Should I stop cutting?

How I managed to get away from the crack

Warning: This text addresses self-harming behavior. This can be terrifying and triggering for some readers.

I'm under water. Can't breathe, threatens to drown. Sunk too low for anyone to help me. I put the blade on. Squeeze and pull. I drift upwards in a flash, the surface of the water rushing towards me. I stick my head out of the water, take a deep breath and stop crying. The psychological pain is over. I'm not drowning, I'm alive I am fine. The whole burden is gone. A thousand stones fall from my heart. The
Warm blood forms small rivers on my skin and flows down. It drips onto the tiles.

People of all genders do it. They cut their arms, burn, scratch, bite, pinch each other. Three percent of the population said they were injured once, 0.3 percent were injured several times in the past year. We're not talking about blunders, clumsiness, or accidents - we're talking about voluntary self-harm.

[Also on ze.tt: Mental illnesses - addressing them at work?]

Non-suicidal self-harming behavior (NSSV) is a "repetitive (repeated) destruction of body tissue that is self-inflicted, is undertaken without suicidal intent and is socially unacceptable", defines Prof. Dr. Paul Plener, senior physician in charge of the Ulm University Hospital.

Forearms, upper arms and thighs are often injured, according to Prof. Dr. Tina In-Albon, Professor of Clinical Psychology and Psychotherapy for Children and Adolescents at the University of Koblenz-Landau. Why? That is the most pragmatic. In addition, says Plener, those affected are free to show or not show these parts of the body. Injuries to the face or cleavage could not be hidden so easily.

The inability to deal with emotions

Why do people do this? Why did i do this From the outside, self-damaging behavior is difficult to understand. “That hurts,” I was often told.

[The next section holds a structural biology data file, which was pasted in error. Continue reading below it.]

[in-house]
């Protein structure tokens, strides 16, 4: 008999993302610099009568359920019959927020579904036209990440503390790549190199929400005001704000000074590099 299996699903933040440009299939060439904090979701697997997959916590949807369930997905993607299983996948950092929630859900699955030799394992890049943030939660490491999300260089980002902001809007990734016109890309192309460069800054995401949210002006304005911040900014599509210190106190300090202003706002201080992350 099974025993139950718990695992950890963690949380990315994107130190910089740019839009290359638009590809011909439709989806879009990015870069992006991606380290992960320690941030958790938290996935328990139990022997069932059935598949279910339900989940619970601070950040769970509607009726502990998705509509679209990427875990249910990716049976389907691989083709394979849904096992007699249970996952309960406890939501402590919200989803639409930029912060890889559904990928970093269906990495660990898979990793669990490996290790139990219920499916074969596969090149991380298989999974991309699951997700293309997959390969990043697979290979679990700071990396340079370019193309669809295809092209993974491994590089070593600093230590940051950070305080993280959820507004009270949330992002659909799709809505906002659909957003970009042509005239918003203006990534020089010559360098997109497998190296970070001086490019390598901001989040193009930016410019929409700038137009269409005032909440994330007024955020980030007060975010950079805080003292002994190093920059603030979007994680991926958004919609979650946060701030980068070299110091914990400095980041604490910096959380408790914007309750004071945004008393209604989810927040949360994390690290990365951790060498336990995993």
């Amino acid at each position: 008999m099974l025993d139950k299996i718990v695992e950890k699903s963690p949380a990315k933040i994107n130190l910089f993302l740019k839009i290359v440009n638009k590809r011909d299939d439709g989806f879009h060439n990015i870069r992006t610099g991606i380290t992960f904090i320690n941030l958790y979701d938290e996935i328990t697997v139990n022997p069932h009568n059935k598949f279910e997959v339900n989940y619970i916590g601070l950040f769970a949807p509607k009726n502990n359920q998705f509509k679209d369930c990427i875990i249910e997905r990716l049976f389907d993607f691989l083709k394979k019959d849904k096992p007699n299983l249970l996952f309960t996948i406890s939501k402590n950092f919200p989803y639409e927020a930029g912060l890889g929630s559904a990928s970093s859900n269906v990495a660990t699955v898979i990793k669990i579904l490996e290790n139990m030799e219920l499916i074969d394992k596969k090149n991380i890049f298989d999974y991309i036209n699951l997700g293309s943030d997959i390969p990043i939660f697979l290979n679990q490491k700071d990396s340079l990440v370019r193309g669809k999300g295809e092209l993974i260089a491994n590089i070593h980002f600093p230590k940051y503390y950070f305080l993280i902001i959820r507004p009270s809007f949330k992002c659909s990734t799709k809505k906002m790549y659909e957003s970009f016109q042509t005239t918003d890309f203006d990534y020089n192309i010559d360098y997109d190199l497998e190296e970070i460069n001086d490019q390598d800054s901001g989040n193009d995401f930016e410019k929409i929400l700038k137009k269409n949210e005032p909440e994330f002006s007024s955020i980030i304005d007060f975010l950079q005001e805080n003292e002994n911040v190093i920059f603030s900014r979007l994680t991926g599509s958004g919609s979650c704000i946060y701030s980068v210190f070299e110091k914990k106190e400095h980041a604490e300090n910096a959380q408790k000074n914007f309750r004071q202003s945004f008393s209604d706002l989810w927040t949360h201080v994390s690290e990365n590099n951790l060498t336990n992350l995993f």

Yes it hurts. Sometimes. When my soul is suffering so much and I don't know how to help myself, when there is no one to talk to, when the mental pain becomes unbearable and I have to do something on the spot to make it better - then I consciously accepted physical pain to cover up emotional pain. What remains are ugly scars and shocked looks from bystanders.

Self-harm is emotion regulation, explains Plener. In-Albon: “For most of those affected describes, it is the only way to deal with their emotions at this point in time. That means they have no other strategies. "The problem: In the short term, the behavior is effective. The negative state is over for now. People who injure themselves regularly have a reduced feeling of pain. However, this change regresses as soon as you stop hurting yourself.

The emotions are discharged as soon as the first cut is made. Overwhelming. Sometimes I would catch myself with a smile on my face. The physical pain comes later when the fresh wounds start to piss and itch.

The behavior is copied

I often wish I had never started. I injured my skin superficially with paper clips and safety pins. I switched to scissors. In the clinic, the other patients made fun of my wounds. That is not a real scratch at all. They showed me their methods. After that, I mainly injured myself with individual, sterile packaged razor blades. The cuts got deeper from time to time.